While the oil has remained somewhat contained within Bassett's Cave for at least the last 10 years, it is feared that the cave will not hold the pollution indefinitely. Hurricanes are the primary fear, as one of significant strength with winds from the north may be able to rupture the cave and release its contents. Without providing an exact estimate the Ministry of the Environment has deemed the probability of this event to be significant and has urged that action be taken to secure the pollutants. In addition Dr. Kent Simmons, chief scientist in charge of environmental programs at the Bermuda Biological Station for Research, notes that some amount of oil has already seeped into the ground water and is migrating.
Alternative Water Sources
Should the oil and fuel escape from their caves, the Ministry of Environment deems it probable that the underground freshwater lens would be contaminated and undrinkable. The destruction of the two West-End lenses would cut the supplemental pumped supply by 2/5, creating catastrophic water shortages in the summer months, and forcing both severe water conservation programs and investment in another source of fresh water to meet the highly inelastic demand. The only foreseen alternative is a desalination or reverse osmosis plant, the most efficient of which can provide fresh water at $2000 per acre foot ($1.60/kL). However, when one considers that the price of energy in Bermuda is 6.3 times as high as it is in the USA (a function of Bermuda having no domestic energy source), that there is no natural resource or heavy industry to provide supplemental heat, and that with a population of only 65,000 the plant could not utilize economies of scale, it seems probable that costs could exceed $25,000 per acre foot (7.5 cents per gallon)(See domestic energy prices offered by . For comparison, and ). Furthermore it is difficult to predict the capital cost of a desalination plant, as such plants typically produce millions of gallons per day and facilities as small as that which Bermuda would require are difficult to find for comparisons. Given the cost of labor, unskilled construction at $20/hour; the cost of imported construction materials, as all construction materials are imported; the value of property at over $200 per square foot); and the total lack of piping infrastructure it is clear that the initial cost of a desalination or reverse osmosis plant would be crippling.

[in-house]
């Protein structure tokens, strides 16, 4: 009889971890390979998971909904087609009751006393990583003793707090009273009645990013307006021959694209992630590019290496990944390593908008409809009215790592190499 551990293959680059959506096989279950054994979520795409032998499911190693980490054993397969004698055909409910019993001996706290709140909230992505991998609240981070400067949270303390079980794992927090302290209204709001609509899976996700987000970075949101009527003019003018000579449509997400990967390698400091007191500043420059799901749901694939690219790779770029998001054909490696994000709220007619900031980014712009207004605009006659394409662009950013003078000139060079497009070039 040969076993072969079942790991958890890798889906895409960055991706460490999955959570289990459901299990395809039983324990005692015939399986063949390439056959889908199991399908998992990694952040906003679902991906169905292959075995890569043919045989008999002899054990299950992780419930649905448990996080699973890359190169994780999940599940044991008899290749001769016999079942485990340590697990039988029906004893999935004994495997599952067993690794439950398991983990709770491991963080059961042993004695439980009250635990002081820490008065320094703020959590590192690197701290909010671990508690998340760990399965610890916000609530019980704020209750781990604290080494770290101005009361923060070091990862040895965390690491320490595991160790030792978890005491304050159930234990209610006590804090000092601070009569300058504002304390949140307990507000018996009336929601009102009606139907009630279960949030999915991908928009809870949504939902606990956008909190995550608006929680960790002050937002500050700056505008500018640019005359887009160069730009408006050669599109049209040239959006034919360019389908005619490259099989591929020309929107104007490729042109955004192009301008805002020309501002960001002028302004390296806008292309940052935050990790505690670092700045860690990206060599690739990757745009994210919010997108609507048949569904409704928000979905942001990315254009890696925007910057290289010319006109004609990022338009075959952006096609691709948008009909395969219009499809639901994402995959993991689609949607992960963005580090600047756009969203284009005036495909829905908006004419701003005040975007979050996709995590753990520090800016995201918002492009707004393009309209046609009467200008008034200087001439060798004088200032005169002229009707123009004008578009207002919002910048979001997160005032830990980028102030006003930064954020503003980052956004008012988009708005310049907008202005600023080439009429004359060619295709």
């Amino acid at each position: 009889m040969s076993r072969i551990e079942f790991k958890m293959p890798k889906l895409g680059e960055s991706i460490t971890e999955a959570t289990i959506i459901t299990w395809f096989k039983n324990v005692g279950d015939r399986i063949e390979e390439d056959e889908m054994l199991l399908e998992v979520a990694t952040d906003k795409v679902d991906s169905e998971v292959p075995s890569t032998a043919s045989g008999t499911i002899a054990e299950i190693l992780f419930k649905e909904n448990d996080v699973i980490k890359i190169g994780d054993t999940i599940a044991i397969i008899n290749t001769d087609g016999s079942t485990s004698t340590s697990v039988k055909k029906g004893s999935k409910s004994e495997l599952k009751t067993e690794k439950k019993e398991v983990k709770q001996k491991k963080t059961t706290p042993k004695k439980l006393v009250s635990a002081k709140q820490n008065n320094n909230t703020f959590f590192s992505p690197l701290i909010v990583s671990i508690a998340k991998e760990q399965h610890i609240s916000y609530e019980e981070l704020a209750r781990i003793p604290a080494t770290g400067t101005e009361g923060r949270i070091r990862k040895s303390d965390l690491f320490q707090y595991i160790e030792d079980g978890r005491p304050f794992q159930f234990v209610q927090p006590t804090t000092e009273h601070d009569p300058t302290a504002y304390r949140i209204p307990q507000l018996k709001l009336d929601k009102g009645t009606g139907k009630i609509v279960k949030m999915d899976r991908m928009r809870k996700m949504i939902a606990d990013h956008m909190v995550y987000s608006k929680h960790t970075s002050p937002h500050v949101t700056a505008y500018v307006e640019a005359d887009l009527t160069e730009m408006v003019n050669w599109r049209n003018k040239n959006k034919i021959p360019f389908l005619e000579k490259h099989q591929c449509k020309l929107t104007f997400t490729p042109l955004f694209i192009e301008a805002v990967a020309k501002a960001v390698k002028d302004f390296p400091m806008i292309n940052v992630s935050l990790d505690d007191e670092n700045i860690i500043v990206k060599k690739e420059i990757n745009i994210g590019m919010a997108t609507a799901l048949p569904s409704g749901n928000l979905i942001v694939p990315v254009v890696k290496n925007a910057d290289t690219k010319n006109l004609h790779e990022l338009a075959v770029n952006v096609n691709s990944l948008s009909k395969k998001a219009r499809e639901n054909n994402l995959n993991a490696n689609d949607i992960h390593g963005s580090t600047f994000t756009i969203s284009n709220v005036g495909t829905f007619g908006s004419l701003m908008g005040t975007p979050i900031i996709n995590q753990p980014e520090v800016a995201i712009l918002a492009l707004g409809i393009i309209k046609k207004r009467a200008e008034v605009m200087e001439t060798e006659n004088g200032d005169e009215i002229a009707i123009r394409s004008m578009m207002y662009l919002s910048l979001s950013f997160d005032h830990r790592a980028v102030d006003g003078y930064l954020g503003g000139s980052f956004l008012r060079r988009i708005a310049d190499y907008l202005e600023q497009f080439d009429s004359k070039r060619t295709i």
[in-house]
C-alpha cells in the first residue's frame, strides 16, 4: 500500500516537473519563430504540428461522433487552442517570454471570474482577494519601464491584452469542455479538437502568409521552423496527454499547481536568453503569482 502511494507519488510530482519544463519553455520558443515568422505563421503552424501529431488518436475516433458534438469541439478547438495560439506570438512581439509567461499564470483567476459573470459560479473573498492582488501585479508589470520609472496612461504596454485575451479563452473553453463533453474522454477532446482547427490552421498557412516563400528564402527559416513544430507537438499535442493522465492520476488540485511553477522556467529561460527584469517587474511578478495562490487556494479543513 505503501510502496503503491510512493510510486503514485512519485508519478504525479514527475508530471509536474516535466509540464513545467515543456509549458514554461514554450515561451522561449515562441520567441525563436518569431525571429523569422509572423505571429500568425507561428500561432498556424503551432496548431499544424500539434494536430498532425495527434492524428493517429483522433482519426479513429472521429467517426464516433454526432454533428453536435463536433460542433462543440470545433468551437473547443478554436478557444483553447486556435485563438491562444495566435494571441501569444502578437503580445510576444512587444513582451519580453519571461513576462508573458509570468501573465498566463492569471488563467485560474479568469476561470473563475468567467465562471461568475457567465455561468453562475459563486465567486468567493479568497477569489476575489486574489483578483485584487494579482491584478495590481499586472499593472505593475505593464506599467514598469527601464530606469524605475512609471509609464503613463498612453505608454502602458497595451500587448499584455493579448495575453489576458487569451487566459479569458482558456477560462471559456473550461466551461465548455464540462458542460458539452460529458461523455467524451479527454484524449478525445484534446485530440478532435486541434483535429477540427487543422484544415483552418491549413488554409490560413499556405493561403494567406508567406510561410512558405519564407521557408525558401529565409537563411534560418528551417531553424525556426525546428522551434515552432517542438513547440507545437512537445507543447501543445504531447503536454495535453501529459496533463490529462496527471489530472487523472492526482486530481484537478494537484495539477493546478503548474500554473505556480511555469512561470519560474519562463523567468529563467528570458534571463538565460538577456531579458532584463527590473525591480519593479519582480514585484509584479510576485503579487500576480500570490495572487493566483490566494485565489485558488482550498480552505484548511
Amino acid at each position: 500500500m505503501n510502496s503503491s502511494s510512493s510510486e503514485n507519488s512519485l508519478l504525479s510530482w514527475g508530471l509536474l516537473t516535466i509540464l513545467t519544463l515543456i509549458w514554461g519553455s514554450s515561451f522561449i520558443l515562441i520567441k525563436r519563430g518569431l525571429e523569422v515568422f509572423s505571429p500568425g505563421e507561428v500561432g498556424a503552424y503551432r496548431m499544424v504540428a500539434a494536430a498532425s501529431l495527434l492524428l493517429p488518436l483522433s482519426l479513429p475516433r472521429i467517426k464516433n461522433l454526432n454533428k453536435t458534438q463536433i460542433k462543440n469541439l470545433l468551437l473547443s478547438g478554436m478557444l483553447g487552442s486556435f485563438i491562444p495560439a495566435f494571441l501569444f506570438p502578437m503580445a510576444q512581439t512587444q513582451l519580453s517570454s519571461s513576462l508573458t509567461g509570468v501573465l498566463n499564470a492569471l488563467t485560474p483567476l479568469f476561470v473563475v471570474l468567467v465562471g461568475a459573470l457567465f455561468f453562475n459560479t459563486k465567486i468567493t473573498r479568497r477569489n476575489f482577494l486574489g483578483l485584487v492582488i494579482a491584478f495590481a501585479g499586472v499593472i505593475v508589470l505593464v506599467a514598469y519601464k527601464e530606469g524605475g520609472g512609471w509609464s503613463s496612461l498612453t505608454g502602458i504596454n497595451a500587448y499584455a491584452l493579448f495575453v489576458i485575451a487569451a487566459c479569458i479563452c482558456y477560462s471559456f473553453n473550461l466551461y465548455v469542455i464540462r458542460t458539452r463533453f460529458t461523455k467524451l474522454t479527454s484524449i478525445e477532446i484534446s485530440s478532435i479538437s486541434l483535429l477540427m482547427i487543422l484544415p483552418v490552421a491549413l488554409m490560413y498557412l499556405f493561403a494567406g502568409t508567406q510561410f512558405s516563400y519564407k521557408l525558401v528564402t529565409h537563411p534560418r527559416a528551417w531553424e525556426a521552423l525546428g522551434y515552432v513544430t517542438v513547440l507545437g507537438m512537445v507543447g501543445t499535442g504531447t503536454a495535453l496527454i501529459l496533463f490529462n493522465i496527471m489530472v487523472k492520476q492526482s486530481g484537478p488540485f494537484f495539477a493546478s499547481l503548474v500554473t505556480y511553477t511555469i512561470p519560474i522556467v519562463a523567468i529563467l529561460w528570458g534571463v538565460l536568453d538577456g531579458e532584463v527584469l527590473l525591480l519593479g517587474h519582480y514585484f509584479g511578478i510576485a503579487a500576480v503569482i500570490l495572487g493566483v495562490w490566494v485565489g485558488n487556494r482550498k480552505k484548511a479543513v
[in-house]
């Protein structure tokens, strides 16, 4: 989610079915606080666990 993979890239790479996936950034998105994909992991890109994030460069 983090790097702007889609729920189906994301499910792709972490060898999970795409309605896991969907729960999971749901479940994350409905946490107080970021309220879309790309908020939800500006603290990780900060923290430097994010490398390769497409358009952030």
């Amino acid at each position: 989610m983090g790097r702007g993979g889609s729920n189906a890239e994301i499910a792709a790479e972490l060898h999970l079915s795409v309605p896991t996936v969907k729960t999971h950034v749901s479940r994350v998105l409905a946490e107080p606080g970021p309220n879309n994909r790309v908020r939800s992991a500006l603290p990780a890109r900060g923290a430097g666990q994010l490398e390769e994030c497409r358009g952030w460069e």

Costs of Inaction
On top of the threat the one of the islands primary water sources is an opportunity cost to not abating the pollution. The land cannot be developed in its current state as significant construction of any kind would likely disturb the oil filled cave and contaminate the underground freshwater lens. The commercial value of the 25 acre site, should it be open for development, is not trivial. Currently all bids have remained private, the details known only to the developers and Government officials, but most real estate professionals estimate that bids are ranging from $30 to $50 million dollars.
Cost of Abatement
The cost of the pollution cleanup has remained largely unknown, making potential investors somewhat fearful that any contract they sign may come with massive hidden costs. However, the best estimate of cleanup costs comes from an internal report of a study conducted by the Department of Environmental Protection in 2002. Tom Sleeter, director of the Department of Environmental Protection reports that the cleanup is estimated to cost $14.75 million over the course of 24 months.